If age is judged to be a major factor causing treatment effect to vary from individual to individual, then age differences between the sampled students and the general population would lead to a biased estimate of the average treatment effect in that population. Such bias can be corrected though by a simple re-weighing procedure: We take the age-specific effect in the student subpopulation and compute its average using the age distribution in the general population. This would give us an unbiased estimate of the average treatment effect in the population. If, on the other hand, the relevant factor that distinguishes the study sample from the general population is in itself affected by the treatment, then a different re-weighing scheme need be invoked. Calling this factor Z, we again average the z-specific effect of X on Y in the experimental sample, but now we weigh it by the "causal effect" of X on Z. In other words, the new weight is the proportion of units attaining level Z=z had treatment X=x been administered to the entire population. This interventional probability, often written , can sometimes be estimated from observational studies in the general population.
A typical example of this nature occurs when Z is a mediator between the treatment and outcome, For instance, the treatment may be a cholesterol- reducing drug, Z may be cholesterol level, and Y life expectancy. Here, Z is both affected by the treatment and a major factor in determining the outcome, Y. Suppose that subjects selected for the experimental study tend to have higher cholesterol levels than is typical in the general population. To estimate the average effect of the drug on survival in the entire population, we first compute the z-specific treatment effect in the experimental study, and then average it using as a weighting function. The estimate obtained will be bias-free even when Z and Y are confounded—that is, when there is an unmeasured common factor that affects both Z and Y.
The precise conditions ensuring the validity of this and other weighting schemes are formulated in Bareinboim and Pearl, 2016 and Bareinboim et al., 2014.
In many studies and research designs, there may be a trade-off between internal validity and external validity: Attempts to increase internal validity may also limit the generalizability of the findings, and vice versa. This situation has led many researchers call for "ecologically valid" experiments. By that they mean that experimental procedures should resemble "real-world" conditions. They criticize the lack of ecological validity in many laboratory-based studies with a focus on artificially controlled and constricted environments. Some researchers think external validity and ecological validity are closely related in the sense that causal inferences based on ecologically valid research designs often allow for higher degrees of generalizability than those obtained in an artificially produced lab environment. However, this again relates to the distinction between generalizing to some population (closely related to concerns about ecological validity) and generalizing across subpopulations that differ on some background factor. Some findings produced in ecologically valid research settings may hardly be generalizable, and some findings produced in highly controlled settings may claim near-universal external validity. Thus, external and ecological validity are independent—a study may possess external validity but not ecological validity, and vice versa.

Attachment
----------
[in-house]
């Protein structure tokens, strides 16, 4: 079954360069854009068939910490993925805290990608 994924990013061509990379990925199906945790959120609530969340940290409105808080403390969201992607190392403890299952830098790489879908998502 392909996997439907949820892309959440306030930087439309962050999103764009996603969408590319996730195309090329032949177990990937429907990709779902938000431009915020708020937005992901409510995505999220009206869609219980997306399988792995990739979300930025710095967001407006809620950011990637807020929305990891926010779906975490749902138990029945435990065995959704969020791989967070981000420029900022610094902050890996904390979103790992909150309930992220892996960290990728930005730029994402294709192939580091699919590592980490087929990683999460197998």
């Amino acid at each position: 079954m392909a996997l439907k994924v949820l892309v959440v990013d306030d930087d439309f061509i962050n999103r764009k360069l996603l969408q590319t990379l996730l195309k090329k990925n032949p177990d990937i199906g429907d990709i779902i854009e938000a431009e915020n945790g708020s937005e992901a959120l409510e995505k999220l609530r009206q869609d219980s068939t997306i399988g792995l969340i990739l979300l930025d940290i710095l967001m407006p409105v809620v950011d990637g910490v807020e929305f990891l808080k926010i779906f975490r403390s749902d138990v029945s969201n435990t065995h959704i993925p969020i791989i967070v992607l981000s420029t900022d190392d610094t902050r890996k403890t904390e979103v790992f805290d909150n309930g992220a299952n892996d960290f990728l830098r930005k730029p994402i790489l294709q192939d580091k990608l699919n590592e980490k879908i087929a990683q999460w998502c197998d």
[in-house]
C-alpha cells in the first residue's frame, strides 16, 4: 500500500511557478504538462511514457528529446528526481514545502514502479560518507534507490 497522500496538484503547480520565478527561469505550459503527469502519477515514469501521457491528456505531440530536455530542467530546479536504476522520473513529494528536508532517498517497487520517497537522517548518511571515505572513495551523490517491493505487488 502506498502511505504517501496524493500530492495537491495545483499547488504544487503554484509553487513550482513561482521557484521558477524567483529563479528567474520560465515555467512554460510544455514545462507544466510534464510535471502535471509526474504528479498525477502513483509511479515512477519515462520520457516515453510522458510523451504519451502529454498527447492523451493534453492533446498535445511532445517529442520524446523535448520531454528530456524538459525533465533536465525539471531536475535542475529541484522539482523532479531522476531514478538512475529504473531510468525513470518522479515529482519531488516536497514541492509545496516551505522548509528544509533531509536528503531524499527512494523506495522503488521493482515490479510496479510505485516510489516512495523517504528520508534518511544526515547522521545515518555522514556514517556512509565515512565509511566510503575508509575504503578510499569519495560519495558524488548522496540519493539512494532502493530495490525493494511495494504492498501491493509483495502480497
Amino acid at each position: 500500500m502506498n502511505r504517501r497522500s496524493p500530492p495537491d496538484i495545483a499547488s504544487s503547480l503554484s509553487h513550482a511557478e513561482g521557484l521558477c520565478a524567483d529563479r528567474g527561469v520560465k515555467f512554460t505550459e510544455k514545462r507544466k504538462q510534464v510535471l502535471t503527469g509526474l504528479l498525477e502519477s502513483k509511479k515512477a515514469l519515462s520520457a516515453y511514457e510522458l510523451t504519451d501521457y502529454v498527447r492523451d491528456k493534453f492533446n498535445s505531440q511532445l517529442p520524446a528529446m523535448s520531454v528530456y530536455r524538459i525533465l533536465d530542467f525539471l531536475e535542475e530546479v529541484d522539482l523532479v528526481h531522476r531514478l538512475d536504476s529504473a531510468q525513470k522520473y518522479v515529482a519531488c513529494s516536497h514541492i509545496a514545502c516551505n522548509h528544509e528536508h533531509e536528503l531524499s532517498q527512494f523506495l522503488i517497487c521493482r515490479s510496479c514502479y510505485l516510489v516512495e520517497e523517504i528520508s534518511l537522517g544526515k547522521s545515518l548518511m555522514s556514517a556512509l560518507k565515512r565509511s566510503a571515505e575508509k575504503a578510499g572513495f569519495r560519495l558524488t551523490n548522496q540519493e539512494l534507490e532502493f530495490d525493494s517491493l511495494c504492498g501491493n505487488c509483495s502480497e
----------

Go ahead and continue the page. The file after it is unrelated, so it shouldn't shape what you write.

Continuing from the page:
Within the qualitative research paradigm, external validity is replaced by the concept of transferability. Transferability is the ability of research results to transfer to situations with similar parameters, populations and characteristics.
It is common for researchers to claim that experiments are by their nature low in external validity. Some claim that many drawbacks can occur when following the experimental method. By the virtue of gaining enough control over the situation so as to randomly assign people to conditions and rule out the effects of extraneous variables, the situation can become somewhat artificial and distant from real life.